How can we give animals the best life--for them? What does an animal need to be happy
In her groundbreaking, best-selling book Animals in Translation
, Temple Grandin drew on her own experience with autism as well as her experience as an animal scientist to deliver extraordinary insights into how animals think, act, and feel. Now she builds on those insights to show us how to give our animals the best and happiest life--on their terms, not ours.
Knowing what causes animals physical pain is usually easy, but pinpointing emotional distress is much harder. Drawing on the latest research and her own work, Grandin identifies the core emotional needs of animals and then explains how to fulfill the specific needs of dogs and cats, horses, farm animals, zoo animals, and even wildlife. Whether it's how to make the healthiest environment for the dog you must leave alone most of the day, how to keep pigs from being bored, or how to know if the lion pacing in the zoo is miserable or just exercising, Grandin teaches us to challenge our assumptions about animal contentment and honor our bond with our fellow creatures. Animals Make Us Human
is the culmination of almost thirty years of research, experimentation, and experience. This is essential reading for anyone who's ever owned, cared for, or simply cared about an animal.
A Q&A with Temple Grandin, Author of Animals Make Us Human Q:
In Animals Make Us Human
, you discuss a wide range of animals, from dogs to pigs to tigers. Which animals do you enjoy studying and working with the most? A:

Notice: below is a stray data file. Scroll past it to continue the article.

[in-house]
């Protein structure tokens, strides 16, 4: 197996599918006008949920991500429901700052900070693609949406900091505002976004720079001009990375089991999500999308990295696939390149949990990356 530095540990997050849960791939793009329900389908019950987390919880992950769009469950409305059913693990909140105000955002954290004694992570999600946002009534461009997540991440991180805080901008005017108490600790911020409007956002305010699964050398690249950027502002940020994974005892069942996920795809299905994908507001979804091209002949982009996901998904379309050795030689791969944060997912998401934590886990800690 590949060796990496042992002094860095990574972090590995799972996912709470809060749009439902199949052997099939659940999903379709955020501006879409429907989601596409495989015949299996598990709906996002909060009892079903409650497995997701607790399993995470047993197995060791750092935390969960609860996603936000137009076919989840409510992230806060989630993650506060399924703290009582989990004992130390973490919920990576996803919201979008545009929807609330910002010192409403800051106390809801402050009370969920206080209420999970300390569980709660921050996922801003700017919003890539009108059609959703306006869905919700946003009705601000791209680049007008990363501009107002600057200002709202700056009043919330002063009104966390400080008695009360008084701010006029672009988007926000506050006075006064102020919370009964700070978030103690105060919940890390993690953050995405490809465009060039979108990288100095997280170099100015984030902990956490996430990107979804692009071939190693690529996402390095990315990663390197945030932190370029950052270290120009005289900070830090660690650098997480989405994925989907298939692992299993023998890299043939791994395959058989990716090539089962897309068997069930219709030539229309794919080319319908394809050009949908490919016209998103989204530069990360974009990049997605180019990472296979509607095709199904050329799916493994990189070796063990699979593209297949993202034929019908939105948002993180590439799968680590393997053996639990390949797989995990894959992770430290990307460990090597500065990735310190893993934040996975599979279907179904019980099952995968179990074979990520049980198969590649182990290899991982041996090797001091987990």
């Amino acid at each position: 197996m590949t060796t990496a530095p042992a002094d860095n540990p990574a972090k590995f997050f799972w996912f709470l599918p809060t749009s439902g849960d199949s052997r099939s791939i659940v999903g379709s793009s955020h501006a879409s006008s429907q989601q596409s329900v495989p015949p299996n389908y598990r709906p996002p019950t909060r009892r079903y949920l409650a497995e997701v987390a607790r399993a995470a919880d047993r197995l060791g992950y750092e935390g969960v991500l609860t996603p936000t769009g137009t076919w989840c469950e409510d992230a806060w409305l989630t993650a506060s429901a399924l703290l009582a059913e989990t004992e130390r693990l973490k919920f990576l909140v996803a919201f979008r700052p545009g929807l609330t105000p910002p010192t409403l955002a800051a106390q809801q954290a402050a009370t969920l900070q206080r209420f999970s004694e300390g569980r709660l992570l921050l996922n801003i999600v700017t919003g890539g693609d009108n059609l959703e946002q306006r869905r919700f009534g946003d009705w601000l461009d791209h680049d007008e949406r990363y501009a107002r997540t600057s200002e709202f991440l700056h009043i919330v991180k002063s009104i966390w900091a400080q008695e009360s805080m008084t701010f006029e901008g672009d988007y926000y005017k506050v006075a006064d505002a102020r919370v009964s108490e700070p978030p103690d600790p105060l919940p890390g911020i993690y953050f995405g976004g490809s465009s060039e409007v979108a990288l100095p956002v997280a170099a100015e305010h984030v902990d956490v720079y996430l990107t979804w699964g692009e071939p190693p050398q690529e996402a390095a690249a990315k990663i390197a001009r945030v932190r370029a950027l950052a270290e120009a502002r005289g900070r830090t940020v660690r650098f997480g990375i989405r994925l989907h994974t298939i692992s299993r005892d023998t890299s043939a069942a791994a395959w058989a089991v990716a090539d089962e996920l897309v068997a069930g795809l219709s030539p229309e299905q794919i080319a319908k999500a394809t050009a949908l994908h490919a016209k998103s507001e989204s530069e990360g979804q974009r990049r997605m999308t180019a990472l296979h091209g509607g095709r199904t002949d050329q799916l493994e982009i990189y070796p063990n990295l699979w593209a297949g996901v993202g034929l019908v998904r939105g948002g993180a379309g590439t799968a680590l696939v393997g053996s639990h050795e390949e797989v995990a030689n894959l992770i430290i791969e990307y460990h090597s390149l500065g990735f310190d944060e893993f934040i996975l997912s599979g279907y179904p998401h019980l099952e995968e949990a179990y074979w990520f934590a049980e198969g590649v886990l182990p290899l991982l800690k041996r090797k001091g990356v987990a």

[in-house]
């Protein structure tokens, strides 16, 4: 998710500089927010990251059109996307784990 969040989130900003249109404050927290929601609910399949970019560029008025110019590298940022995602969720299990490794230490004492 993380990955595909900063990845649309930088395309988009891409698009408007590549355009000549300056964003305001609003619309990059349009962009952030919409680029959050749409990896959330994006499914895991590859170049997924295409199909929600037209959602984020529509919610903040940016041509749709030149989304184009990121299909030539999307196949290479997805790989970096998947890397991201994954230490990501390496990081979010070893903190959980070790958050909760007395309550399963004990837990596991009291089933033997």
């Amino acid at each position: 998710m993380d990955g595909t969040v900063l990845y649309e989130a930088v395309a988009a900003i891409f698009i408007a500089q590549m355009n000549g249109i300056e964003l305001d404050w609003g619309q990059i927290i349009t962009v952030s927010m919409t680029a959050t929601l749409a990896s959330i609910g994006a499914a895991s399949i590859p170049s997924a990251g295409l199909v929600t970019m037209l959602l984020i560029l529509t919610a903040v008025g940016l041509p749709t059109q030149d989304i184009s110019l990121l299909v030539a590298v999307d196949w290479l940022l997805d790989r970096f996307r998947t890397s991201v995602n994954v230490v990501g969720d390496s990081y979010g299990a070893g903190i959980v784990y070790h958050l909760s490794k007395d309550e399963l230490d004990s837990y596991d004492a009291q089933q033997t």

I've worked with cattle the most, so I really enjoy cattle. I always liked to sit in the pen and let the cattle come around me and lick me--they're really peaceful animals when they're not afraid. But the thing about cattle is they're a prey-species animal and they get scared really easily--and I can relate to that because as a person with autism, fear is my main emotion. So I can relate to how cattle are always hypervigilant, looking for rapid movements, looking for little signs of things that might be danger. Q:
How has autism helped you in your work with animals? A:
I'm a total visual thinker. And you've got to think about it: animals don't think in language. If you want to understand animals, you must get away from language. Animals are sensory-based thinkers; they think in pictures, they think in sounds, they think in touches. There's no other way that their brains can store those memories. Q:
How has your work affected the treatment of animals? A:
I've been working on improving the treatment of cattle for years. When I started out in the seventies, people were incredibly rough and abusive with cattle. The thing that kept me going was that there were some really nice people who handled their cattle well, and their cattle had a great life, and so I could see that it was possible to handle animals right. And today many more people are now involved in teaching low-stress stockmanship and good cattle handling. When I started in the early seventies, I was a pioneer in the U.S. on this; nobody else was working on these things. Q:
How will this book be useful to people working with cats and dogs in animal shelters? A: